Educational copywriting is a challenge. Whether you’re writing a textbook, assessment criteria, or a university prospectus, you have to ensure you are writing clear, engaging copy and not alienating your readers.
Getting the content right means developing a suitable tone of voice, and this has to start with an understanding of who you are talking to. Students are often viewed as one collective audience, yet they are a diverse group. Different ages, interests, and backgrounds all impact their choices on where, what, when and how people study in higher education.
Developing compelling educational copywriting is more critical than ever due to societal changes, and some education copywriters may have to go on an educational journey themselves.
Aspirations are shifting, as more alternatives to the standard route of GCSEs to A-Levels to Degree begin to open up. UK employment is in a state of flux, and young people face uncertain futures. Due to increased fees, technological advances, changing business models and Brexit, prospective students are now having to carefully consider their choices more than they did in previous decades.
In the past, further education was viewed as the best way to gain the skills needed to enter the workplace. But realistically, not all have the patience, the time or the money to keep learning, especially when there may not be a job waiting for them at the end of it.
The fact remains that university is a must for those wanting a career in sectors like medicine, law or engineering. Educational copywriting and marketing needs to talk to the individual, and many universities find a lot of value in case studies and storytelling to try and engage people. When exhibiting success stories through current students or graduates, universities are creating relatable marketing.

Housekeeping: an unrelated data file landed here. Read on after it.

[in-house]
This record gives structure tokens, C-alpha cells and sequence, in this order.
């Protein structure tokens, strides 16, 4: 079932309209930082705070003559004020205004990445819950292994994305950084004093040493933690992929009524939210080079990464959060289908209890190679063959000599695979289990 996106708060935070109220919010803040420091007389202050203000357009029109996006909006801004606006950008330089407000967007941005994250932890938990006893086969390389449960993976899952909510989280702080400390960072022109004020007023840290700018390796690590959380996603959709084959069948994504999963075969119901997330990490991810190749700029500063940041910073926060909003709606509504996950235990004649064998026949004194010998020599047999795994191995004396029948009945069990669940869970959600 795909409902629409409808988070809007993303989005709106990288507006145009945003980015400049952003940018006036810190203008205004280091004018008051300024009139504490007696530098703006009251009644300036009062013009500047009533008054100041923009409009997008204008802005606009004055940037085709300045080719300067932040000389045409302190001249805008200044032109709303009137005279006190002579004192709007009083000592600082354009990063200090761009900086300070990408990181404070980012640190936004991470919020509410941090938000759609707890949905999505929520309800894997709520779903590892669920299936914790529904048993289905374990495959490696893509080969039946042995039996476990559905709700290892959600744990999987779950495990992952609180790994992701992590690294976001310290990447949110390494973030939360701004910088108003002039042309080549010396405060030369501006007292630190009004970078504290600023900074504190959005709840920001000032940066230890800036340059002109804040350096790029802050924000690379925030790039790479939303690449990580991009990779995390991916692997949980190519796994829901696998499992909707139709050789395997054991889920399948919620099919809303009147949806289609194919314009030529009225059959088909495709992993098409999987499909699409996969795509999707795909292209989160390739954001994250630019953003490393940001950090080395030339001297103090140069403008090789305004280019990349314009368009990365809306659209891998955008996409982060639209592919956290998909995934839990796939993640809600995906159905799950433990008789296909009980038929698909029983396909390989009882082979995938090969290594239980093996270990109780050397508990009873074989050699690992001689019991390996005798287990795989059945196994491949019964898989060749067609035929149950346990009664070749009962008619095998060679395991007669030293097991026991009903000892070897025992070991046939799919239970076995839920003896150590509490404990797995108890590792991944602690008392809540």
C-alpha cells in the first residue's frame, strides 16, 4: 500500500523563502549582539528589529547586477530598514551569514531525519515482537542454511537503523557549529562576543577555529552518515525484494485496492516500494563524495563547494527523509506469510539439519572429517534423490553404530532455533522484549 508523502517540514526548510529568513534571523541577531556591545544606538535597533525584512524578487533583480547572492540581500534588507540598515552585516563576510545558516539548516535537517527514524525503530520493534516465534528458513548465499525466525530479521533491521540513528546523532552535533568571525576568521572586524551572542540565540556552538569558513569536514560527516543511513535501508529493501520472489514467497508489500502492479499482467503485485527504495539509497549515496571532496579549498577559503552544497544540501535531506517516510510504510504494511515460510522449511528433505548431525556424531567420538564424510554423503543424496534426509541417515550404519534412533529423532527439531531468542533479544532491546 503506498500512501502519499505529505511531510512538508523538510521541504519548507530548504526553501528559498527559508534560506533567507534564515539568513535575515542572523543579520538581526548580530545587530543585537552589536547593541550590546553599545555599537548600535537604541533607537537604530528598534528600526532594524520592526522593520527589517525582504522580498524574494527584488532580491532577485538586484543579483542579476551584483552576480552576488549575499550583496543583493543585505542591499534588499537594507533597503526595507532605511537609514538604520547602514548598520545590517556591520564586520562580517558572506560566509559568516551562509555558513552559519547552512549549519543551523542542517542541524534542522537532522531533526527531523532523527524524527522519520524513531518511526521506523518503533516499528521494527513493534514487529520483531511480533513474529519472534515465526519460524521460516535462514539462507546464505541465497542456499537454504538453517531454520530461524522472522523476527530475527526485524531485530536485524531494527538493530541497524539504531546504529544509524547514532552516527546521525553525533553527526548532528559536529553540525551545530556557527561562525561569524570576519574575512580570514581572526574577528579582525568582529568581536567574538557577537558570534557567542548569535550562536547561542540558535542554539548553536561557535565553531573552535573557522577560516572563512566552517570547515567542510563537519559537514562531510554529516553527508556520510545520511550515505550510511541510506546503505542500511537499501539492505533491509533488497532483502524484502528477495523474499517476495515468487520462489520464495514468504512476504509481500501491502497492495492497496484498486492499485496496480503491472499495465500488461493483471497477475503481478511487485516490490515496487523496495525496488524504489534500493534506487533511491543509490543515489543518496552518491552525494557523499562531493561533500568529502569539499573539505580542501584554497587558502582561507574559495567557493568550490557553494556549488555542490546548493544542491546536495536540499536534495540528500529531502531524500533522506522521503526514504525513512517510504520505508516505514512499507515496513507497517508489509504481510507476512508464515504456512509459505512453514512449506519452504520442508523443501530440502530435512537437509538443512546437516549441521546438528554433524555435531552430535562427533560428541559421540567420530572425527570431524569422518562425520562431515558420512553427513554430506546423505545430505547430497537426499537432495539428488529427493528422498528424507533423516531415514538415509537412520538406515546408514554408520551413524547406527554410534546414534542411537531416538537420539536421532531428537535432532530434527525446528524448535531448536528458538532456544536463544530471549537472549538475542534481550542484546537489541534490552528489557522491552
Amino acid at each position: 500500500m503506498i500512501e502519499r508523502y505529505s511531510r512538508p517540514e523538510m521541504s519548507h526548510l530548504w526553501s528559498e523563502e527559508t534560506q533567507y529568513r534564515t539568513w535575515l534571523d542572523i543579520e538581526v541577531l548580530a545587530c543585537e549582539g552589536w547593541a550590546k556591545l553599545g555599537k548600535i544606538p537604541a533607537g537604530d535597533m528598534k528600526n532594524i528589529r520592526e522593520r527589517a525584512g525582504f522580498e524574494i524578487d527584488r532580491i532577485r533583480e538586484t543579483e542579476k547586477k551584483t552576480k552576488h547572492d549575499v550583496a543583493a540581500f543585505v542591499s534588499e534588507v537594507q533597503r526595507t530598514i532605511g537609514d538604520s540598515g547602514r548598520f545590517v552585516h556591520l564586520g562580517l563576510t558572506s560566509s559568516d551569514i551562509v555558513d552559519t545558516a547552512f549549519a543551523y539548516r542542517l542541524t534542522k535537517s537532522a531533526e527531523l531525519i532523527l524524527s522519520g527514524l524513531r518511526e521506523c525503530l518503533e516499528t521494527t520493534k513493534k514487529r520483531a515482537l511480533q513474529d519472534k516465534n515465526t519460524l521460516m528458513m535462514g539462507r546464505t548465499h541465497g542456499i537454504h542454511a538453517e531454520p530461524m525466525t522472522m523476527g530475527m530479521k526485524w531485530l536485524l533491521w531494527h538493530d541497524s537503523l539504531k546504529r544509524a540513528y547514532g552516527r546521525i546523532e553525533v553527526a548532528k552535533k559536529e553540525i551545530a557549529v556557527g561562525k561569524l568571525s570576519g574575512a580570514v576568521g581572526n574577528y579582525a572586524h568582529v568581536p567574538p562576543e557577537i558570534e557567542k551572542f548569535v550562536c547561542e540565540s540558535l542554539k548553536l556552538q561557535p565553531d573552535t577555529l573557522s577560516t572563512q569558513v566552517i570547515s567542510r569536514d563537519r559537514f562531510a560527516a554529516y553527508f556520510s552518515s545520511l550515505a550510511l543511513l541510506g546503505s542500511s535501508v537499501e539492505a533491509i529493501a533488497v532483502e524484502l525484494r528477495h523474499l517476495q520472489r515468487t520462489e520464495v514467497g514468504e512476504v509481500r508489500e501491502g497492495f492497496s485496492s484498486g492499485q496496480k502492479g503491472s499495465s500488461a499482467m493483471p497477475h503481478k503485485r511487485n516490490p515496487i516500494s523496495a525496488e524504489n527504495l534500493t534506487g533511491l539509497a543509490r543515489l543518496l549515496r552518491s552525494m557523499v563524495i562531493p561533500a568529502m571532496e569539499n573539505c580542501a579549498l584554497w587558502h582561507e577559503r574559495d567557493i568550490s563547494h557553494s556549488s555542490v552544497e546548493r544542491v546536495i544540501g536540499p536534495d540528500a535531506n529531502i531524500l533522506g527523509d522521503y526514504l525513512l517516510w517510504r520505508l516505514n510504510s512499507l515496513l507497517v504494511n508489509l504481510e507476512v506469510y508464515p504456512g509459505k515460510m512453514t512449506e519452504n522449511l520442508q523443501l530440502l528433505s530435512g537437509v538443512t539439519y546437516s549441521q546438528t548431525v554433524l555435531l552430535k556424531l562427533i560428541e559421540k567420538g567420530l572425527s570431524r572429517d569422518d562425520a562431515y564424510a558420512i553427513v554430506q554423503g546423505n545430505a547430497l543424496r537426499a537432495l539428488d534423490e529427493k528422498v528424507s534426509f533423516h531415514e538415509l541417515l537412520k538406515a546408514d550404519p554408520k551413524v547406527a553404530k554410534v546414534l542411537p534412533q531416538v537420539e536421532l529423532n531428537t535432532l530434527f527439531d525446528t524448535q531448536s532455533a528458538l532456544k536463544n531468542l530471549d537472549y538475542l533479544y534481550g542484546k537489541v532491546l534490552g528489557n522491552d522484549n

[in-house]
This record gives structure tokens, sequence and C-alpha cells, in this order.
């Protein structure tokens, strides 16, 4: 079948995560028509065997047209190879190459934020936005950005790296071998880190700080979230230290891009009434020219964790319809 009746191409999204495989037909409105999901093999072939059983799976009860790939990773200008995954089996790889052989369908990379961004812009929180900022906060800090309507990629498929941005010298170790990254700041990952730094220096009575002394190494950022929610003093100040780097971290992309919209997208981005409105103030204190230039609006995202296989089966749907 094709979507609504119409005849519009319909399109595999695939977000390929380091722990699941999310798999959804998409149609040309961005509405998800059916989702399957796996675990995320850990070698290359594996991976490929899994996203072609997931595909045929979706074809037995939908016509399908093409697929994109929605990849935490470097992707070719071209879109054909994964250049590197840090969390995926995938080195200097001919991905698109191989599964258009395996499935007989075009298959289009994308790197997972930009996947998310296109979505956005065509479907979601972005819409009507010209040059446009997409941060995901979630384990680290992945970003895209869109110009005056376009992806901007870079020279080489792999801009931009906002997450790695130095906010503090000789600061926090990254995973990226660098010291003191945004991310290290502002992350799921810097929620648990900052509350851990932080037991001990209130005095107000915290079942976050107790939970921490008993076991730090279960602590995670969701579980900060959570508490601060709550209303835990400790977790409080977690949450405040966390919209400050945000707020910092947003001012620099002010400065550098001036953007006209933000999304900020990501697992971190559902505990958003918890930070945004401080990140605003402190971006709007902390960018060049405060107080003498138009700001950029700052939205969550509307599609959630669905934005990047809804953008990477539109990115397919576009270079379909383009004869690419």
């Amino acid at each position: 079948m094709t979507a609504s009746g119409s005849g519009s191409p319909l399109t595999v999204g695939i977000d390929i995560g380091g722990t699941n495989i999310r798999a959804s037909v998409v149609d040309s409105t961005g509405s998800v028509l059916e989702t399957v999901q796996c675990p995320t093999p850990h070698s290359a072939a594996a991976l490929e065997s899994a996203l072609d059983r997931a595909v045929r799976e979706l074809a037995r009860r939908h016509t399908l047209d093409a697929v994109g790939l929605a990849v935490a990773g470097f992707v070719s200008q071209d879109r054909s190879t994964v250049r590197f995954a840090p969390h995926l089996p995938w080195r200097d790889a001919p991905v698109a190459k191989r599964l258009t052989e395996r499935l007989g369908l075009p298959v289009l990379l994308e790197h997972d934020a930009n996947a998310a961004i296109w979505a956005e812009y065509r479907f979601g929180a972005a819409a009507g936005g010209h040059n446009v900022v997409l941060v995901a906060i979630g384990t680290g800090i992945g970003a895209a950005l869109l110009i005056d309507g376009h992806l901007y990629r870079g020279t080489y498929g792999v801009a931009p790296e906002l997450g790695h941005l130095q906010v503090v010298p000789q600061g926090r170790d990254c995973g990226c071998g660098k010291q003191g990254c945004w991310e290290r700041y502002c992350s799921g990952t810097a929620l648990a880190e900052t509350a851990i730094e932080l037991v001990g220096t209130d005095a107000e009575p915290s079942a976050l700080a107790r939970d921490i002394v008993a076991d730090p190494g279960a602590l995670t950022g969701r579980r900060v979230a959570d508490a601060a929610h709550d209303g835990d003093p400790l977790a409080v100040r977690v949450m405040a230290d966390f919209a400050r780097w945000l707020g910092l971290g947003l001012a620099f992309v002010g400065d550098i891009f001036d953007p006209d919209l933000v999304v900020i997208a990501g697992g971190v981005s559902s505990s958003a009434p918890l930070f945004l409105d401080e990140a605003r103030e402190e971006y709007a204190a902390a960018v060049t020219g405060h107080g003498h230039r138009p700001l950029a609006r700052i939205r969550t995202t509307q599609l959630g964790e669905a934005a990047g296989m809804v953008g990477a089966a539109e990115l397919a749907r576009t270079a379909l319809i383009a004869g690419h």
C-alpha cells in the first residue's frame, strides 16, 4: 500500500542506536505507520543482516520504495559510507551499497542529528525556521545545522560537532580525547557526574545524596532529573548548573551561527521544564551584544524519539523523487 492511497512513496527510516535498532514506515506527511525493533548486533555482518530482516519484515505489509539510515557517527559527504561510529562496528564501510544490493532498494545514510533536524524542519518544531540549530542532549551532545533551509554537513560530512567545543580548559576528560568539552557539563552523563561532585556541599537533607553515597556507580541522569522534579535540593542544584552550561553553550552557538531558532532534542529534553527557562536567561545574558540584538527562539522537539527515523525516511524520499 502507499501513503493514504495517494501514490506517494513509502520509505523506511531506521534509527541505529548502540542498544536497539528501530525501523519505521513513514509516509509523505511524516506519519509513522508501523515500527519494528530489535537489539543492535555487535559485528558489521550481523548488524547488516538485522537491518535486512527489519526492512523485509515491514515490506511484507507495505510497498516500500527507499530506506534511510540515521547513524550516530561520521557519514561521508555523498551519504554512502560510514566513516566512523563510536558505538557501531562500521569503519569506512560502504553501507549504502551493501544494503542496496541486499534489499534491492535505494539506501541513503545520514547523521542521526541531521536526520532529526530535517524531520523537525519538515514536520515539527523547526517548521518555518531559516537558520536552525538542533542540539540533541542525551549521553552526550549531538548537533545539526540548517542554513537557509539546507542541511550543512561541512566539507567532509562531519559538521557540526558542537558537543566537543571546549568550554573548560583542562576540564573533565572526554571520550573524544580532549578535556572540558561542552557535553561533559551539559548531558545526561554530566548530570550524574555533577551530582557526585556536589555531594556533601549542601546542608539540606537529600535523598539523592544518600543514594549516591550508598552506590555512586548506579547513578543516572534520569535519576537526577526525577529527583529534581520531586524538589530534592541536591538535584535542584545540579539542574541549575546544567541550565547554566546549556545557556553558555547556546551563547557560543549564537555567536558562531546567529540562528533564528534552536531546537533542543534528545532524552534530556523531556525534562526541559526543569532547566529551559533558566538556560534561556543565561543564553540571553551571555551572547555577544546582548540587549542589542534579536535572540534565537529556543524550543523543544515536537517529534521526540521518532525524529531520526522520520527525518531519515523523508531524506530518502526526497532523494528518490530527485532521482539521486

The environment that students find themselves in is evolving too. A YouGov report shows that 90% of students consider having reliable online access to course materials, exam results and resources crucial. However, 65% described their universities current use of technology as ‘functional’ rather than ‘innovative’. As many universities work through their digital transformations, they need to make sure they stay relevant. Environmental issues are one example of an area that is growing in importance among young people, and institutions that don’t address them could soon start looking outdated.
The world is changing rapidly, and universities need to continually adapt too. Educational copywriters should reflect new technologies, social trends, or political issues in their communications to the next generation. It is about inspiring people who are unsure of which road to take, convincing cynics of the endless potential of learning, and generating compelling and engaging copy.
Students are also increasingly looking to prioritise skills over purely academic knowledge. In a job market that is only growing more competitive, essential skills are no longer seen as enough by many employers. This is an opportunity for universities.
How educational copywriting is developed therefore needs to be progressive, taking into account what school leavers want. Tone of voice is just as important as content. The UK Government’s ‘Get In Go Far’ ad campaign was aimed at school leavers who can get an apprenticeship, or paid work, while simultaneously attending university one or two days a week. Using case studies, it successfully demonstrated to their audience a modern solution for a contemporary world. Unsurprisingly, money is a significant influence on how many young people make their choices after 18.
There have always been challenges in persuading people to go to university or further education, and being in tune with the next generation is key. You need to ensure that you do your research and view your audience as a diverse range of individuals.
As an agency that specialises in educational copywriting, we know how vital it is to create clear, consistent, and compelling content that delivers your key messages in a voice that fits your institution. Talk to us today about how we can help you can inspire and inform the next generation.